- There are almost 300 recognised mental disorders in the main classification systems.
- Some years ago, the World Health Organisation came up with the maxim that ‘there is no health without mental health’.
- In some ways, that was the beginning of increased focus on mental health in the world, and Kenya is no exception.
Q “My 54-year-old aunt was successfully treated for a mental breakdown two years ago though the doctor warned that we keep watch just in case of a relapse of the condition. What may cause such a condition to recur?”
As most readers of this column already know, there are almost 300 recognised mental disorders in the main classification systems. It is, therefore, important for us to know which of those conditions your aunt might have been treated for. This is crucial because, some mental disorders are very common while others not. Some get better with minimal effort and others are chronic and tend to be more difficult to treat. Most require careful follow up just like other medical conditions such as diabetes or high blood pressure.
Some years ago, the World Health Organisation came up with the maxim that ‘there is no health without mental health’. In some ways, that was the beginning of increased focus on mental health in the world, and Kenya is no exception.
There is a self-evident urgency for the people of Kenya to understand their mental health better and to do something about it. The recently launched Mental Health Task Force Report makes this point. Last year, we saw a 23-year-old university student who came to see us against the wish of his parents.
The young man had failed his third year exams at the university, a fact that confused and perplexed him and his family. This was the first time he had failed any exam in his life. His father blamed peer pressure and the new girl who had recently left him while his mother blamed evil spirits that were there for all to see in this day and age.
The young man had gone to Google and searched the symptoms that he had experienced. He felt sad, had no energy, did not sleep well, felt hopeless and useless and no longer enjoyed anything. He was losing weight rapidly and sometimes felt life was not worth living.
Google was clear. This constellation of symptoms meant that he had a major depressive disorder and he had to see a mental health specialist to get better.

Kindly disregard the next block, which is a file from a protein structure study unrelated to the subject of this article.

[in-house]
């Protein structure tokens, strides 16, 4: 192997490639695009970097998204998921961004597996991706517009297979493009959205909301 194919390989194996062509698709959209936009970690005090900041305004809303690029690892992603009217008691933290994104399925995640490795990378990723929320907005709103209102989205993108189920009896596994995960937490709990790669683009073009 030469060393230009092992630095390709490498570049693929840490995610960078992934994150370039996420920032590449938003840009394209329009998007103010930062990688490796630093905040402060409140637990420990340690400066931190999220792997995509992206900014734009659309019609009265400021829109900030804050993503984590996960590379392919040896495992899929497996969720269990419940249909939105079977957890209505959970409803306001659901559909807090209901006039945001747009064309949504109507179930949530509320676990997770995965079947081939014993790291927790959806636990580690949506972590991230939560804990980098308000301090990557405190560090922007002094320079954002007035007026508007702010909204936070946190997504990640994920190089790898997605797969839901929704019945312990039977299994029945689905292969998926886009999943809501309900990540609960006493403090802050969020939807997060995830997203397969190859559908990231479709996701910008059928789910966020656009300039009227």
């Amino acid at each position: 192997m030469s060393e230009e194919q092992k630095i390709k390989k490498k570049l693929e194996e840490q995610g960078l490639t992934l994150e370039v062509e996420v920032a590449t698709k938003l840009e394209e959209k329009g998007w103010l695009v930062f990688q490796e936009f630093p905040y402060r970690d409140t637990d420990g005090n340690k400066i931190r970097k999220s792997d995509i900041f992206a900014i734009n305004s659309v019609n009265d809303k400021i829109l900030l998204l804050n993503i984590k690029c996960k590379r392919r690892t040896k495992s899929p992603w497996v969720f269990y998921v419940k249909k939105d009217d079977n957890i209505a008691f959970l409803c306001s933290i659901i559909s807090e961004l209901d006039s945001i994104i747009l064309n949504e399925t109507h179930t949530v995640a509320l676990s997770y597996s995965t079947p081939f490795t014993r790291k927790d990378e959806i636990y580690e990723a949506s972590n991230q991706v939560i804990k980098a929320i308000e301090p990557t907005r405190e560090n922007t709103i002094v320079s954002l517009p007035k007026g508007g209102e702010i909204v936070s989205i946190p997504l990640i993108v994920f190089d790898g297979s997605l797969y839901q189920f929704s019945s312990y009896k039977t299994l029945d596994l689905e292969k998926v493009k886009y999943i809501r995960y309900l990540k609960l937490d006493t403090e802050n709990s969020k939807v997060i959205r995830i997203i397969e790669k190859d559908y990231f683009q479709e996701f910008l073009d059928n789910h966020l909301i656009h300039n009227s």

After prayers, the priest who he had seen at their local church brought him to us for further assessment. The young priest had attended a training programme that enabled him to recognise the complementary nature of the relationship between mental health specialists and spiritual providers.
Following treatment, the young man was able to pass the supplementary exams offered a few months later and graduated soon after. The priest spoke to his parents about depression as an illness and it was then that his mother brought her 54-year-old sister, (the patient’s aunt) who was also diagnosed with depression.
An uncle who had wasted away in alcohol was also found to have a long standing depressive illness. The family is now converted to ambassadors for mental health advocacy.
This rather long story is told to capture the simple point that there is hope. Young Kenyans, through technology are at the forefront in the war against stigma and discrimination that was once so common in this country.
Without knowing which condition ails your aunt, all we can say is that it is possible that she was treated for a depressive illness and that the doctor was right in warning that without due care, the condition could relapse. That is also true for many conditions treated by doctors today.
She might have been told to take the medication for a certain length of time. Many people don’t follow this simple advice. They argue (wrongly) that because they now feel well, it is time to stop the medication. The opposite is the case. Because they feel well this is the reason to continue accepting the doctors’ advice. He has proved that he knows what he is doing.
Others are told to avoid certain things such as alcohol and again argue that since nothing has happened for six months of abstinence, then the alcohol at the marriage of their girl must not be missed.
That becomes the first step in a slippery slope. Others are taught how to resolve marital conflict and then they forget! Others will have been told how to deal with the stress of looking after a loved one and others how to deal with grief issues.
As you can see, there are lots of reasons for a relapse and that must be the warning given to your aunt by the doctor who clearly got her better in the first instance. He would also have told her to avoid a relapse because each subsequent episode of illness leaves the patient worse off and, therefore, it is best to avoid multiple episodes of mental illness.